Activists on the side of Clark said this felt like “character assassination” of Clark, that his reputation was being damaged.
Advocates for the police officers said no officer ever wants to take a life, that they are doing the best job they can in these split-second decisions.
Luke Perry Passes Away at 52
Actor Luke Perry has passed away after he was taken to the hospital last week after he had a stroke. He was 52.
A representative for Perry said he passed away today after suffering a massive stroke. He was surrounded by his family and close friends.
Perry became a star in the 90’s in his acting role as Dylan McKay on Beverly Hills 90210 and was an actor on CW’s Riverdale.
Perry leaves behind a fiancé and two adult children.
House Committee Launches Obstruction Probe Against President Trump; Venezuelan Opposition Leader Back in Country
Here are two political news briefs.
The first — The Democratic-controlled House Judiciary Committee announced they would investigate if President Donald Trump obstructed justice or abused his power. They have demanded documents from at least 81 people, including Trump, his family members, government agencies, and people associated with Trump’s businesses.
President Trump said it was a political hoax.
The committee chairman, Rep. Jerry Nadler (D-Ny) said it is very clear that Trump obstructed justice, but said that they are a long way from impeachment.
The second news — Venezuela’s opposition leader Juan Guaido is back in Venezuela after a tour through several Latin American countries. He met with Vice President Mike Pence in Colombia.
Guadio said he would lead more protests. It is possible that he will be arrested. Last week at least six people died in fighting at the Venezuelan-Brazilian border after trucks with humanitarian aid were blocked from entering.
Referee Says Interpreter For Deaf Player Can’t Stand With Coach
The Indianapolis Star reported that there was controversy with an interpreter for a deaf mainstreamed high school basketball player during a game last week because a referee told the interpreter she couldn’t walk and stand with the coach. He ordered her to stay in one place at the end of the bench.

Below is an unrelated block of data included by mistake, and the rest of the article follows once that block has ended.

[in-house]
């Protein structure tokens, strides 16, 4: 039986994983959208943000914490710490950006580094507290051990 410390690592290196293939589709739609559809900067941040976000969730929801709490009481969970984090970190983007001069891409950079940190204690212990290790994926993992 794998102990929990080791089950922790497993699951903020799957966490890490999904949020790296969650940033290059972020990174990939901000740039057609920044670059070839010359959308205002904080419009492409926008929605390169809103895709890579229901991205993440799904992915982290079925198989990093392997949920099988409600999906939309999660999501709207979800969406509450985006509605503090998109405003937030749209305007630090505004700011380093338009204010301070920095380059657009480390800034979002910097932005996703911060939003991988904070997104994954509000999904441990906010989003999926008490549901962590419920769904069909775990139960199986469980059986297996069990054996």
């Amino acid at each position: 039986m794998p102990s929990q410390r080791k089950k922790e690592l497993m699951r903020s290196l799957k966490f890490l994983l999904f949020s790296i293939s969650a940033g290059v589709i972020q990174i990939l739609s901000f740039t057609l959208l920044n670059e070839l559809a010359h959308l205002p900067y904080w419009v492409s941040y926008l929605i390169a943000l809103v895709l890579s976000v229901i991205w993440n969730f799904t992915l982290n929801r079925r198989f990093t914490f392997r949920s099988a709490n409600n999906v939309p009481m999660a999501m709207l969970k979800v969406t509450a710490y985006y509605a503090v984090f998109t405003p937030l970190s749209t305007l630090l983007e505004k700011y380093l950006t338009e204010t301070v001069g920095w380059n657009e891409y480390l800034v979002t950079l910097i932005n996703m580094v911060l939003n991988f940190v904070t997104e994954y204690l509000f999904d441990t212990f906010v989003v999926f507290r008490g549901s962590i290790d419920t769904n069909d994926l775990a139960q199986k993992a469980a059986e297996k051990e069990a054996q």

The deaf player’s name is Joey Paul and he plays for the Culver Community high school.
People in the stands booed the referee. One fan who was at the game, Jenny Clinger, posted on Facebook that the interpreter has always stood with the coach for every game all season long.
The Indianapolis Star explained that while Paul was playing in the game, at the end of the second quarter, referees thought that the interpreter was an assistant coach and told her to sit down. It is ISHAA’s rules that only the head coach can stand up during live play.
Clinger’s Facebook post said the opposing coach was the one who complained about two people standing up.
A referee called a timeout to discuss this with two other officials, then told the interpreter to stand by the scorer’s table for the entire game.
Clinger said that an assistant coach for Culver said (about the interpreter), “Because he is deaf!!!” A referee gave him a technical.
This required all the Culver coaches to sit down for the entire game. The interpreter was still able to stand up, but was confined to the same spot.
NAD CEO Howard Rosenblum told the Indianapolis Star that it was clear that the referee was wrong, that Paul was denied equal communication. Rosenblum said this is a violation of federal laws mandating equal access for deaf people.
The ISHAA Commissioner Bobby Cox told the Indianapolis Star that after an investigation, they don’t have any evidence that the interpreter’s access to the student was restricted. Cox said the referees did not know before the game started that the woman was an interpreter.
Many on social media criticized the officials.
Clinger FB Post: https://bit.ly/2Ew3kNF
Interview with Deaf/CODA Wheel of Fortune Contestants
Here is an interview with the Deaf and CODA Wheel of Fortune contestants who won more than $22,000 worth of prizes, including a trip to Jamaica, on an episode last week.
Lori: I’m Lori Bonheyo. I am from Frederick, Maryland.
Lorraine: I’m Lorraine Gold-Appel. I’m from Yonkers, New York.